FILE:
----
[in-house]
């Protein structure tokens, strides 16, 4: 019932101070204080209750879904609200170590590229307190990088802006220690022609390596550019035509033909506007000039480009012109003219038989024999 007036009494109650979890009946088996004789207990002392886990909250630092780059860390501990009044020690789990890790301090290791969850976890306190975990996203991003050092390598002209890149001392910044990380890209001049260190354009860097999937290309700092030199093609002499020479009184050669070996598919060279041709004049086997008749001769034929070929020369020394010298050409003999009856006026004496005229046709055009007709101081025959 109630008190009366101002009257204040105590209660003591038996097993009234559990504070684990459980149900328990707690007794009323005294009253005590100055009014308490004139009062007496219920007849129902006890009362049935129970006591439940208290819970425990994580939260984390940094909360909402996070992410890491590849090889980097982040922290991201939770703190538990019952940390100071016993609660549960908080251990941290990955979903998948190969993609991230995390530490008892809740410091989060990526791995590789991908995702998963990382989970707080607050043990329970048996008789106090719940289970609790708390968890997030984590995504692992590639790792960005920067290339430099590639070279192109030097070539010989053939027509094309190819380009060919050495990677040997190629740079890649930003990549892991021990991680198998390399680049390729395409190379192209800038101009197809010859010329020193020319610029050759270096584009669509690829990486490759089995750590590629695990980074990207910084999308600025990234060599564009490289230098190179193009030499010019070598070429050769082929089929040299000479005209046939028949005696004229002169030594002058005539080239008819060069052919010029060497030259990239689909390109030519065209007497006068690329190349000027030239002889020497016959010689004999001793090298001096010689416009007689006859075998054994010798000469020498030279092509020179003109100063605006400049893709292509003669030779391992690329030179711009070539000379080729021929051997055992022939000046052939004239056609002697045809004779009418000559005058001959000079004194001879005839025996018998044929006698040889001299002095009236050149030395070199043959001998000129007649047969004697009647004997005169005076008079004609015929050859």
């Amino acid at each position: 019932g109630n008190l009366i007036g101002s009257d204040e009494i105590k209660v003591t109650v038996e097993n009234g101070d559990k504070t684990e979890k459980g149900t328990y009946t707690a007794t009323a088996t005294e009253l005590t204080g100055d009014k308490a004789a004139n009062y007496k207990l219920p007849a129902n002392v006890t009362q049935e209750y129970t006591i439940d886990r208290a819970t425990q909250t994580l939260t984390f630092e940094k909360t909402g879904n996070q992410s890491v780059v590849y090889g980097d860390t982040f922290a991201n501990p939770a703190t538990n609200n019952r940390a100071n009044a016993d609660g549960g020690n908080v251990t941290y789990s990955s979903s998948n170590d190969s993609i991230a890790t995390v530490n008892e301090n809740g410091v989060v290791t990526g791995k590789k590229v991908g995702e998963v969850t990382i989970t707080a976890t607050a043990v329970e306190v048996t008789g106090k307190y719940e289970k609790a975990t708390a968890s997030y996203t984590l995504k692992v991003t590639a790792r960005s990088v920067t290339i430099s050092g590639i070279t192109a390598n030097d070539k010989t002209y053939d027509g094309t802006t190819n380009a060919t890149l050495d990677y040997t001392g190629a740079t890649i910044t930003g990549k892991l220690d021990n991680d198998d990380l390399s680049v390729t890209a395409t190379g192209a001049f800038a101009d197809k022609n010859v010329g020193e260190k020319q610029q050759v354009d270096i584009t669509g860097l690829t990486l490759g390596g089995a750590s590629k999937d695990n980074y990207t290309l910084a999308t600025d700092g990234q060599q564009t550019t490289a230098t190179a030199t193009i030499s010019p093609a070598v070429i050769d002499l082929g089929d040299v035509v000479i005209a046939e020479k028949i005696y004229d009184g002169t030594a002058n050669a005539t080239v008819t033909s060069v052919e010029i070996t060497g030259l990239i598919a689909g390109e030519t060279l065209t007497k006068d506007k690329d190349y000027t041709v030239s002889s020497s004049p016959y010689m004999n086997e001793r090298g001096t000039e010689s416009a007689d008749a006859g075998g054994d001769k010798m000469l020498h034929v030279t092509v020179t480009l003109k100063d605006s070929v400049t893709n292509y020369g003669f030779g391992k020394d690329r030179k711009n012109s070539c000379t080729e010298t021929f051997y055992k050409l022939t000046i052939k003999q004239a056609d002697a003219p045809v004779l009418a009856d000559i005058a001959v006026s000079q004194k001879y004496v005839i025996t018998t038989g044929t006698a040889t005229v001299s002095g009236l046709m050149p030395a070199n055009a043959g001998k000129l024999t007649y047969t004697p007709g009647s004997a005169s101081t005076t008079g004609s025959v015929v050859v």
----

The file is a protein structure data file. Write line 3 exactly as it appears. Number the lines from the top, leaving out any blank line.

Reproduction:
């Amino acid at each position: 019932g109630n008190l009366i007036g101002s009257d204040e009494i105590k209660v003591t109650v038996e097993n009234g101070d559990k504070t684990e979890k459980g149900t328990y009946t707690a007794t009323a088996t005294e009253l005590t204080g100055d009014k308490a004789a004139n009062y007496k207990l219920p007849a129902n002392v006890t009362q049935e209750y129970t006591i439940d886990r208290a819970t425990q909250t994580l939260t984390f630092e940094k909360t909402g879904n996070q992410s890491v780059v590849y090889g980097d860390t982040f922290a991201n501990p939770a703190t538990n609200n019952r940390a100071n009044a016993d609660g549960g020690n908080v251990t941290y789990s990955s979903s998948n170590d190969s993609i991230a890790t995390v530490n008892e301090n809740g410091v989060v290791t990526g791995k590789k590229v991908g995702e998963v969850t990382i989970t707080a976890t607050a043990v329970e306190v048996t008789g106090k307190y719940e289970k609790a975990t708390a968890s997030y996203t984590l995504k692992v991003t590639a790792r960005s990088v920067t290339i430099s050092g590639i070279t192109a390598n030097d070539k010989t002209y053939d027509g094309t802006t190819n380009a060919t890149l050495d990677y040997t001392g190629a740079t890649i910044t930003g990549k892991l220690d021990n991680d198998d990380l390399s680049v390729t890209a395409t190379g192209a001049f800038a101009d197809k022609n010859v010329g020193e260190k020319q610029q050759v354009d270096i584009t669509g860097l690829t990486l490759g390596g089995a750590s590629k999937d695990n980074y990207t290309l910084a999308t600025d700092g990234q060599q564009t550019t490289a230098t190179a030199t193009i030499s010019p093609a070598v070429i050769d002499l082929g089929d040299v035509v000479i005209a046939e020479k028949i005696y004229d009184g002169t030594a002058n050669a005539t080239v008819t033909s060069v052919e010029i070996t060497g030259l990239i598919a689909g390109e030519t060279l065209t007497k006068d506007k690329d190349y000027t041709v030239s002889s020497s004049p016959y010689m004999n086997e001793r090298g001096t000039e010689s416009a007689d008749a006859g075998g054994d001769k010798m000469l020498h034929v030279t092509v020179t480009l003109k100063d605006s070929v400049t893709n292509y020369g003669f030779g391992k020394d690329r030179k711009n012109s070539c000379t080729e010298t021929f051997y055992k050409l022939t000046i052939k003999q004239a056609d002697a003219p045809v004779l009418a009856d000559i005058a001959v006026s000079q004194k001879y004496v005839i025996t018998t038989g044929t006698a040889t005229v001299s002095g009236l046709m050149p030395a070199n055009a043959g001998k000129l024999t007649y047969t004697p007709g009647s004997a005169s101081t005076t008079g004609s025959v015929v050859v």